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A man with a talent for creating genius: William Hartston meets Laszlo Polgar, the father of three world-class chess players

William Hartston
Tuesday 12 January 1993 01:02 GMT

'THE EXPERIMENT is not finished yet,' says Laszlo Polgar. It began 23 years ago with a simple premise: that any child has the innate capacity to become a genius in any chosen field, as long as education starts before their third birthday and they begin to specialise at six.

So far Laszlo, a Hungarian educational psychologist, and his wife, Klara, a teacher, have had three subjects: their daughters Zsuzsa, 23, Zsofia, 18, and Judit, 16. The results have been impressive. Zsuzsa speaks nine languages and is an international chess grandmaster; Zsofia is also a polyglot with many international chess trophies; and Judit has become the youngest grandmaster in history and the strongest female player in the world.

Laszlo looks like a disgruntled garden gnome and answers questions in a musical voice, with an evangelical tone and a tendency to stare into space. He wears the scars of weariness after decades of battling against Hungarian chess organisers who wanted his daughters to play in women's tournaments rather than competing against men, and educational authorities who sent an armed policeman to drag Zsuzsa off to school.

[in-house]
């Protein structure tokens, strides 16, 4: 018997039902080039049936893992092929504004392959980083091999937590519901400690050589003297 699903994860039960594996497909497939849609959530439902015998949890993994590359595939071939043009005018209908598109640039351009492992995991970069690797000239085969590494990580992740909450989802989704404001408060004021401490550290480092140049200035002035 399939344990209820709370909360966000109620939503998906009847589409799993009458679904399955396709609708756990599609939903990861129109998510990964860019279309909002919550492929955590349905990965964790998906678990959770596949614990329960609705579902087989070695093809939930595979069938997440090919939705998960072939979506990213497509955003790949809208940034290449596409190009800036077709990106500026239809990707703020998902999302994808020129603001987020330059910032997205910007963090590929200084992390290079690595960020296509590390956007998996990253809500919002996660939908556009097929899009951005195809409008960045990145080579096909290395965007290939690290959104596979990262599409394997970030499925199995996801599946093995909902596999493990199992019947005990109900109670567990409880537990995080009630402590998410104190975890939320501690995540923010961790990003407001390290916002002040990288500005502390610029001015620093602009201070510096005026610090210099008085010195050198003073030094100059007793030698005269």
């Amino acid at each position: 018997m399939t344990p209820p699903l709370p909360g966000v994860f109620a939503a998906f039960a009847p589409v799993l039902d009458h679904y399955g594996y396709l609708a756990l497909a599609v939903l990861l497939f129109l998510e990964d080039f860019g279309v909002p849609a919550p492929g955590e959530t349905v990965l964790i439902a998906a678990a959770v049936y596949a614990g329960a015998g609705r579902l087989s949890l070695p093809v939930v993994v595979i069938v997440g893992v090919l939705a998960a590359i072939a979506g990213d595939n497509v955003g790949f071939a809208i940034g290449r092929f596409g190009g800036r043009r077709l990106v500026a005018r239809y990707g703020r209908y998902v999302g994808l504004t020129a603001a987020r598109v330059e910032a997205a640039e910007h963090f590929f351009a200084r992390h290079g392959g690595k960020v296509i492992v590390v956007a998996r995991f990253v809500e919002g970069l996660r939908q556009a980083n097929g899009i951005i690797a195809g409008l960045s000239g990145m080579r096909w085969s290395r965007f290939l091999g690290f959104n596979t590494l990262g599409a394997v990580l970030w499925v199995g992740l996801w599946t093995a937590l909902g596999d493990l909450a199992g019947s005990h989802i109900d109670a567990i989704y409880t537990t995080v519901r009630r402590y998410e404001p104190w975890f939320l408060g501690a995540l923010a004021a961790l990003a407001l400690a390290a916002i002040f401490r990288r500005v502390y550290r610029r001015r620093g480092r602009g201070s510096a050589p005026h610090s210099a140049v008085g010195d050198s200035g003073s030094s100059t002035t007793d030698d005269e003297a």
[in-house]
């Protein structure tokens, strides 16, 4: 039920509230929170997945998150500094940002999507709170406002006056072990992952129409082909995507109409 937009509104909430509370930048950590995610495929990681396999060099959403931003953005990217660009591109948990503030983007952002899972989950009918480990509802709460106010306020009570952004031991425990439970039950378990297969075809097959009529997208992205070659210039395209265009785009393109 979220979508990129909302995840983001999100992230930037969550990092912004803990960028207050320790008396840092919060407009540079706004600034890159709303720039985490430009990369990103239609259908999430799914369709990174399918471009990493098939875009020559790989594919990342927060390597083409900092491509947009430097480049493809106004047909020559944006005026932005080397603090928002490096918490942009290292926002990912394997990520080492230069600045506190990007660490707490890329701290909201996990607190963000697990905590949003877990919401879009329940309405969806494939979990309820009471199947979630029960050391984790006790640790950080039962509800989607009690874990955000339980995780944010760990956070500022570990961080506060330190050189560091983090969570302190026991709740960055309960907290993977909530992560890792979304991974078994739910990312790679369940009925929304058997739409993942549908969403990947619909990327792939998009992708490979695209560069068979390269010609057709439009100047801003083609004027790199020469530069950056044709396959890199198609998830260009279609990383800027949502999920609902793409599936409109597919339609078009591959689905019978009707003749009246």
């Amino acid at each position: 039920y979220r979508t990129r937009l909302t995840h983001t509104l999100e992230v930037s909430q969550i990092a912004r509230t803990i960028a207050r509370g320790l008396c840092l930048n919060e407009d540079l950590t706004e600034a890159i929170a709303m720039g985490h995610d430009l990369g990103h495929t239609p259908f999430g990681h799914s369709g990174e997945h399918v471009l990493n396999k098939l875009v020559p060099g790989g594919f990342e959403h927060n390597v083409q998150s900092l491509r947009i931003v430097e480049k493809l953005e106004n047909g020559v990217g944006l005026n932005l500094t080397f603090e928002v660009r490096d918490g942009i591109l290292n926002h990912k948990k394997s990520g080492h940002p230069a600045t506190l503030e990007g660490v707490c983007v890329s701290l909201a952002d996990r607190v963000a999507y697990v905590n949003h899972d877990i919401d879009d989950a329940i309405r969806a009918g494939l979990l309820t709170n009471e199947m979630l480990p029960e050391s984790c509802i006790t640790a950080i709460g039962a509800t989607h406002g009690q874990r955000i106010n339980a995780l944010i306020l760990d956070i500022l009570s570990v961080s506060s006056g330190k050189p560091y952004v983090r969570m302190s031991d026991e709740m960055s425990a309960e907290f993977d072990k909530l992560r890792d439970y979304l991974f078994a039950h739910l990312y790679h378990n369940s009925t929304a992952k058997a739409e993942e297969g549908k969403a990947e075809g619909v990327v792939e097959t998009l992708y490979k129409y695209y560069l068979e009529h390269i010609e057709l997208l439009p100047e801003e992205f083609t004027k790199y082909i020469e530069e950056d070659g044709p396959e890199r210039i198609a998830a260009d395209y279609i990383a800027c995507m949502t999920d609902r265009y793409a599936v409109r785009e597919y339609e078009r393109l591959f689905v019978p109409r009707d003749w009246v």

His formula for happiness is 'work, love, freedom and luck'. But the key is hard work, because hard work creates luck; work plus luck equals genius; and a genius is more likely to be happy. With three daughters, the experiment has inevitably been diverted down the path of sex equality. 'Men must be clever and hard,' he explains. 'Women must be beautiful and look after the family. Only then, if they have time, can they be clever.' He hopes his experiment will help to change this prejudice.

Zsuzsa now lives with her boyfriend (who happens to be Peru's top grandmaster), and the role of the Polgar parents has changed from that of educators to professional managers of the hottest properties in international chess.

If they could run the experiment again, they would prefer to do it outside Hungary and would seek commercial sponsorship, but still stick to chess. But Laszlo concedes: 'The problems of cancer and Aids might be more easily solved if our system were used to educate 1,000 children.'

The experiment will be considered over when all three daughters are living independent lives. They will still be chess players, even though the system is supposed to allow excellence to be transferred from its primary area to another. 'They like chess so much, they cannot go away from it.'

Boyfriends or husbands will, according to the Polgar prescription, become part of the extended family: Klara and Laszlo look forward to educating their grandchildren.

When Judit loses, it is Klara and Laszlo who seem to suffer; the 16-year-old takes it all in her stride. They give every appearance of being a healthily close- knit family, rather than a travelling circus under a tyrannical patriarch, as some rivals have portrayed them.

In the highly individualistic and competitive world of chess, however, selfishness seems an occupational necessity for a top grandmaster. I ask if there are ever arguments in the family. 'What are arguments?' Klara asks.

'When one person wants to do something, another wants to do something else, and you all shout at each other,' I explain.

She translates for Laszlo, then smiles. 'Of course,' she says.

(Photograph omitted)

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